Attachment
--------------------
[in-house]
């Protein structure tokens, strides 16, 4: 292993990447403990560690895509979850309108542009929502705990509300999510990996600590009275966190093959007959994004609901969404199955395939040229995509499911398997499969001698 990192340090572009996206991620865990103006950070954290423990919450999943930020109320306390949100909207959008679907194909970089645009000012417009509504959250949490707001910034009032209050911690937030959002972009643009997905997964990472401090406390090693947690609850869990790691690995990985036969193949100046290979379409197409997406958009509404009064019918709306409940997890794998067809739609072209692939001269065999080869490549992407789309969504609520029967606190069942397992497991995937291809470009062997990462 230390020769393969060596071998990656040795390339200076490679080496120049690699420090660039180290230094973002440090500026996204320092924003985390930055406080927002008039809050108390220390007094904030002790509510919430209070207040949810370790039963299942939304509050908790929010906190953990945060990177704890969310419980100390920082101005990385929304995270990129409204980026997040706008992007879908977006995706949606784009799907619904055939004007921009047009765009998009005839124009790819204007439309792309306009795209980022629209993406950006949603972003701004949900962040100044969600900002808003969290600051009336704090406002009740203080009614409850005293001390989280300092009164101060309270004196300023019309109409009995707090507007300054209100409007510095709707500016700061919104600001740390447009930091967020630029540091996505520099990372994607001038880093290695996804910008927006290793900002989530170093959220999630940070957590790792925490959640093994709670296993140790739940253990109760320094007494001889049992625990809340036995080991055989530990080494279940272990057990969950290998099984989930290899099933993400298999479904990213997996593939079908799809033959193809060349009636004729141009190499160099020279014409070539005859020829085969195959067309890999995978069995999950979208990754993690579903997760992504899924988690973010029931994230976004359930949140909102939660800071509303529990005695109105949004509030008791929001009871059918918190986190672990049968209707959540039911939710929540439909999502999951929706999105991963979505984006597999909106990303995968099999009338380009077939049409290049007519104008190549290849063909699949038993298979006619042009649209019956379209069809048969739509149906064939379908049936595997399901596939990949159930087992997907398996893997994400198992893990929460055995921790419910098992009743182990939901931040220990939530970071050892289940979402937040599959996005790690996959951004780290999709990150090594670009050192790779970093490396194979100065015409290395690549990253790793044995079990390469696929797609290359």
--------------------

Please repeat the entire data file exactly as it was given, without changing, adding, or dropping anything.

[in-house]
């Protein structure tokens, strides 16, 4: 292993990447403990560690895509979850309108542009929502705990509300999510990996600590009275966190093959007959994004609901969404199955395939040229995509499911398997499969001698 990192340090572009996206991620865990103006950070954290423990919450999943930020109320306390949100909207959008679907194909970089645009000012417009509504959250949490707001910034009032209050911690937030959002972009643009997905997964990472401090406390090693947690609850869990790691690995990985036969193949100046290979379409197409997406958009509404009064019918709306409940997890794998067809739609072209692939001269065999080869490549992407789309969504609520029967606190069942397992497991995937291809470009062997990462 230390020769393969060596071998990656040795390339200076490679080496120049690699420090660039180290230094973002440090500026996204320092924003985390930055406080927002008039809050108390220390007094904030002790509510919430209070207040949810370790039963299942939304509050908790929010906190953990945060990177704890969310419980100390920082101005990385929304995270990129409204980026997040706008992007879908977006995706949606784009799907619904055939004007921009047009765009998009005839124009790819204007439309792309306009795209980022629209993406950006949603972003701004949900962040100044969600900002808003969290600051009336704090406002009740203080009614409850005293001390989280300092009164101060309270004196300023019309109409009995707090507007300054209100409007510095709707500016700061919104600001740390447009930091967020630029540091996505520099990372994607001038880093290695996804910008927006290793900002989530170093959220999630940070957590790792925490959640093994709670296993140790739940253990109760320094007494001889049992625990809340036995080991055989530990080494279940272990057990969950290998099984989930290899099933993400298999479904990213997996593939079908799809033959193809060349009636004729141009190499160099020279014409070539005859020829085969195959067309890999995978069995999950979208990754993690579903997760992504899924988690973010029931994230976004359930949140909102939660800071509303529990005695109105949004509030008791929001009871059918918190986190672990049968209707959540039911939710929540439909999502999951929706999105991963979505984006597999909106990303995968099999009338380009077939049409290049007519104008190549290849063909699949038993298979006619042009649209019956379209069809048969739509149906064939379908049936595997399901596939990949159930087992997907398996893997994400198992893990929460055995921790419910098992009743182990939901931040220990939530970071050892289940979402937040599959996005790690996959951004780290999709990150090594670009050192790779970093490396194979100065015409290395690549990253790793044995079990390469696929797609290359």